Although short-lived—it lasted two months—the Paris Commune vindicated Marx’s anticipation of proletarian dictatorship in the Communist Manifesto. It allowed Marx himself, who followed events day by day, to demonstrate in practice that the proletariat did indeed have the capacity to fulfil its historical task. But it also clarified another vital element of the struggle for socialism: that it was not enough to take power; the working class, in order to wield it and transform society had to smash all vestiges of the old state and build its own, proletarian state, suited to the task of creating the basis for a new society without exploitation or classes.
Having seized power almost by chance, the small Paris proletariat rose to the occasion. But it had little or no chance of holding out for very long against the combined forces of the French and Prussian bourgeois states. However, it certainly made the best of a bad situation by demonstrating in practice what the proletariat can achieve once it has the means to run society. In particular, it showed that its dictatorship was indeed far more democratic than so-called bourgeois “democracy” could ever be and why it could therefore pave the way for the “withering away of the state”, as part of the transition to communism, to use Engels’ formula.
The Commune was a magnificent demonstration of the proletariat’s capability which terrified the bourgeoisie. A brutal wave of repression followed, not just in France but throughout Europe. But soon the low ebb of the class struggle reassured the bourgeoisies and industrial development followed, fed by the rock-bottom cost of labor.
The time had come for the working class to build real working-class parties, as opposed to the small communist groups of the 1st International which had rarely had more than a few thousand active members.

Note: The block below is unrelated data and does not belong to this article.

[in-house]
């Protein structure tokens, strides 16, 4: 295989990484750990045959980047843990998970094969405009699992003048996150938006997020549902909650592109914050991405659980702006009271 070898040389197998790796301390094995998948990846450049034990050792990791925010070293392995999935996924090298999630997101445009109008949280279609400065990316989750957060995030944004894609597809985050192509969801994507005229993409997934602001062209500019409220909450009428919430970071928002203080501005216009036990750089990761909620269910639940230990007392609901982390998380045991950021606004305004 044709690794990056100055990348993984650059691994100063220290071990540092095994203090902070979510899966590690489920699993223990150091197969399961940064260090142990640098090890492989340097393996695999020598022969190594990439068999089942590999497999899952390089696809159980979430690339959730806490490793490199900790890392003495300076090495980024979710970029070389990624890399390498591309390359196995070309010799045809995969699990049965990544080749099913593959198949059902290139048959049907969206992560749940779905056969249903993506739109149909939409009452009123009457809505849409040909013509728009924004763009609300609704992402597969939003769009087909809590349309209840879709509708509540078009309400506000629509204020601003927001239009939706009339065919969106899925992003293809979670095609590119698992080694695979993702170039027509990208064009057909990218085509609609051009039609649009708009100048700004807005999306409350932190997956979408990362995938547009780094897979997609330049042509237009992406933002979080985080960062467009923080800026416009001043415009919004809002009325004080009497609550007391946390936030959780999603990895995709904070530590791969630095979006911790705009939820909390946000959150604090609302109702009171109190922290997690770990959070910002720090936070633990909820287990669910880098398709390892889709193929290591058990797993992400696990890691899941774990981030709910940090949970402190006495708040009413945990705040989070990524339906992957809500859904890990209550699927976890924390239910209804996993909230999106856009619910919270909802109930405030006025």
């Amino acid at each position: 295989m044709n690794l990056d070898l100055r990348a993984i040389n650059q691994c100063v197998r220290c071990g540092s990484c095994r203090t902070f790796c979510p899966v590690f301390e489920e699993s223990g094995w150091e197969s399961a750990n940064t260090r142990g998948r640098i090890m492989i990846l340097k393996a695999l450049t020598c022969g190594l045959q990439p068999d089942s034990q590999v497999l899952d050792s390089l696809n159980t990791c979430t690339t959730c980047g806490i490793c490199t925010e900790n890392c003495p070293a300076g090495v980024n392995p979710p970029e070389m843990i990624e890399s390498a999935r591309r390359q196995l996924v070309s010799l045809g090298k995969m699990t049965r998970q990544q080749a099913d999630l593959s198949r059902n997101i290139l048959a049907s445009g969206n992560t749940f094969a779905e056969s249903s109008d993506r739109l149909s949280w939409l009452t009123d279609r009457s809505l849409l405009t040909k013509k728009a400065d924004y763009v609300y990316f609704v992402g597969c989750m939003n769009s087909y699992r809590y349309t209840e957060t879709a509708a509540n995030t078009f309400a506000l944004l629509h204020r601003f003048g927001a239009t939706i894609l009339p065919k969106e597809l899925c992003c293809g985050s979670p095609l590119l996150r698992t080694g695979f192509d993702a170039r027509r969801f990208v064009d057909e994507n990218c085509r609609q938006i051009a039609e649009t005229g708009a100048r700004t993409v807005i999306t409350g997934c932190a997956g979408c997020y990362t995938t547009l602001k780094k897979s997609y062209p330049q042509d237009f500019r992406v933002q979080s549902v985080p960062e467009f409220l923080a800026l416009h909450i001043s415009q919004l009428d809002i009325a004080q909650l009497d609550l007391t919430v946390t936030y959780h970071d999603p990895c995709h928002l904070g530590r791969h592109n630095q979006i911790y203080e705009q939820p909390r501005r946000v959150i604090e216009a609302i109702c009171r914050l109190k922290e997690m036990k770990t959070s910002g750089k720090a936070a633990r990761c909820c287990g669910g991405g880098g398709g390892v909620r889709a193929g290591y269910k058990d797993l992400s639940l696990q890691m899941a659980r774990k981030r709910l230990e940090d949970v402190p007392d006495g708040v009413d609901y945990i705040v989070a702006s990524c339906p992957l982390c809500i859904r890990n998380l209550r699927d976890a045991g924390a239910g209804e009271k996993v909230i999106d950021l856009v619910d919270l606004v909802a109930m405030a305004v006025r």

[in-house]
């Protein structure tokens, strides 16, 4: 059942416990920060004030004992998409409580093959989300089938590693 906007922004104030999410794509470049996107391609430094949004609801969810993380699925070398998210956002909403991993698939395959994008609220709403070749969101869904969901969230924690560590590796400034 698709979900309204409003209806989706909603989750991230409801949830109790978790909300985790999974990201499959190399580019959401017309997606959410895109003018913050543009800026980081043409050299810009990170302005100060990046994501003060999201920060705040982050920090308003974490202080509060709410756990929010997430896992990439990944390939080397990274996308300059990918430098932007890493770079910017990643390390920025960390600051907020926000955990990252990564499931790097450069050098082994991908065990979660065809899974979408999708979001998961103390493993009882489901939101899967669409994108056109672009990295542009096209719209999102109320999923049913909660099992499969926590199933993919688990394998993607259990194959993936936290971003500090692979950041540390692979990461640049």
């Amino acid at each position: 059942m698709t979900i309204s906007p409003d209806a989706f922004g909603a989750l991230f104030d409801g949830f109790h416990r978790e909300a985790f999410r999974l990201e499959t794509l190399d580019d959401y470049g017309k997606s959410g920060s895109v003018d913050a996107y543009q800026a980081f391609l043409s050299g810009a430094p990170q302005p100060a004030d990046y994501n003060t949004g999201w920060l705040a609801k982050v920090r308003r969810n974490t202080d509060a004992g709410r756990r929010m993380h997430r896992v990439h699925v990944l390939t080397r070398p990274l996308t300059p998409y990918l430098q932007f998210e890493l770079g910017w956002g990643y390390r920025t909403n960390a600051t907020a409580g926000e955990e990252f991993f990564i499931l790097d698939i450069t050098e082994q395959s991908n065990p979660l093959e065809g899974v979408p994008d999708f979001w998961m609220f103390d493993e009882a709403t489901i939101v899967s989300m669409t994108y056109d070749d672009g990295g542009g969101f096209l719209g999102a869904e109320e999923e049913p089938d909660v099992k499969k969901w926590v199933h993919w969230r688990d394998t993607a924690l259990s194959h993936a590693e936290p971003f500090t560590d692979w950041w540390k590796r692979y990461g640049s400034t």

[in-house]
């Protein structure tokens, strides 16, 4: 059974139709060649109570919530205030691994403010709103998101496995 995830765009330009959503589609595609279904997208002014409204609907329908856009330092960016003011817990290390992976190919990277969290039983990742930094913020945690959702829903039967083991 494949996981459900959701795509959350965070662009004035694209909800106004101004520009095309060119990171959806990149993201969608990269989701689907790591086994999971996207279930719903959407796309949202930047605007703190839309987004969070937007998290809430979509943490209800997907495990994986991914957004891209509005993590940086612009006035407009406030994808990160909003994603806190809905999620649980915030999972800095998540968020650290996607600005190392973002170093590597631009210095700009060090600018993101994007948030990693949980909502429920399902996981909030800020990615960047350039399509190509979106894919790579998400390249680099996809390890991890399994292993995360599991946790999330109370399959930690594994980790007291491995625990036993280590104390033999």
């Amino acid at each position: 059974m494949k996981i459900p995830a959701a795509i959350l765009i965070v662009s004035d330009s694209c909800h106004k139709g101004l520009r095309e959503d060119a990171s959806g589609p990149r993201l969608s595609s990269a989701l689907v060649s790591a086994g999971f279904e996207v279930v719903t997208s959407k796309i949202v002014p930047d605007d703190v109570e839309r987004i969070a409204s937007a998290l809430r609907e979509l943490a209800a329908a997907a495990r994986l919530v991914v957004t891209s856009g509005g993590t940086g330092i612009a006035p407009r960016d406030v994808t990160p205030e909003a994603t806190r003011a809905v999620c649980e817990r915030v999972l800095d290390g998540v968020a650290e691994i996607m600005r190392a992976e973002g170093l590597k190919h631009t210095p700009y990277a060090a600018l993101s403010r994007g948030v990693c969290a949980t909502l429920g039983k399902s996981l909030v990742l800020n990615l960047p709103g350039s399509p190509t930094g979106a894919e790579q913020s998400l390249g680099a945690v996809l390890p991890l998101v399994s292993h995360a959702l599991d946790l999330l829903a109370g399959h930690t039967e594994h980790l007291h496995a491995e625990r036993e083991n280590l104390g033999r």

The center of gravity of the communist movement shifted to Germany, where the communists had been less decimated by the repression following the Commune. Being now unified, Germany had a large working class and hundreds of experienced communist activists on the ground. And it was there that, despite being driven underground for over a decade by repression, the largest mass revolutionary workers party, so far, was built—the Social Democratic Party or SPD—a development followed closely, first by Marx and, after his death, by Engels.
At the same time Marx and Engels were sharpening their understanding of the workings of the capitalist system, the better to arm the proletariat for the future revolutionary explosions. The first volume of Marx’s Capital had already been published in 1867, but Marx was now working on the next two volumes which would look, among other things, at the financial workings of the system and elaborate on the recurring economic crises that shook the capitalist economy and why the capitalist class was unable to prevent them. Marx died in 1883 at the age of 65, before completing this work, and it was left to Engels to fulfill this task, which he undertook until his own death in 1895.
In the meantime, the huge electoral successes won by the SPD after it was unbanned had been feeding the illusion that maybe there was a reformist road to social change, avoiding the need for a revolution. These illusions and the growing integration of the SPD into the institutions of the state on which they fed, concealed the reality of the class war. Those who warned against the danger of forgetting the mortal danger that the dictatorship of the bourgeoisie represented for the working class, even behind the facade of an apparently lenient “democratic” regime, were ignored. And then came WWI and the wholesale betrayal of the working-class movement by its own organizations, including the mighty SPD itself.
At the time, some were quick to argue—and this is an argument which is still very much alive today—that the betrayal of the working-class movement by the SPD leaders had always been in the cards. Some said it was due to their having accepted to play along with bourgeois democracy by standing candidates in elections; others that it was due to the very idea of trying to organize the proletariat politically—and that any attempt to set up a disciplined working class political party would inevitably produce the same result.
Lenin, then the leader of the Bolshevik faction of the Russian Social-Democratic Workers’ Party, thought otherwise. In his view, the evolution of capitalism toward what he called its “imperialist phase” had been completed. The huge increase in the wealth of the rich, imperialist bourgeoisies had enabled them not just to bribe politicians and parties, but to also give whole layers of workers the illusion that they had a stake in the system, by offering them a few crumbs out of their huge profits. This, combined with a long period in which the working class had been invisible on the political scene, at least as an independent force, let alone a revolutionary one, had built up enormous social pressure on its organizations and when faced with a major crisis, they were paralyzed.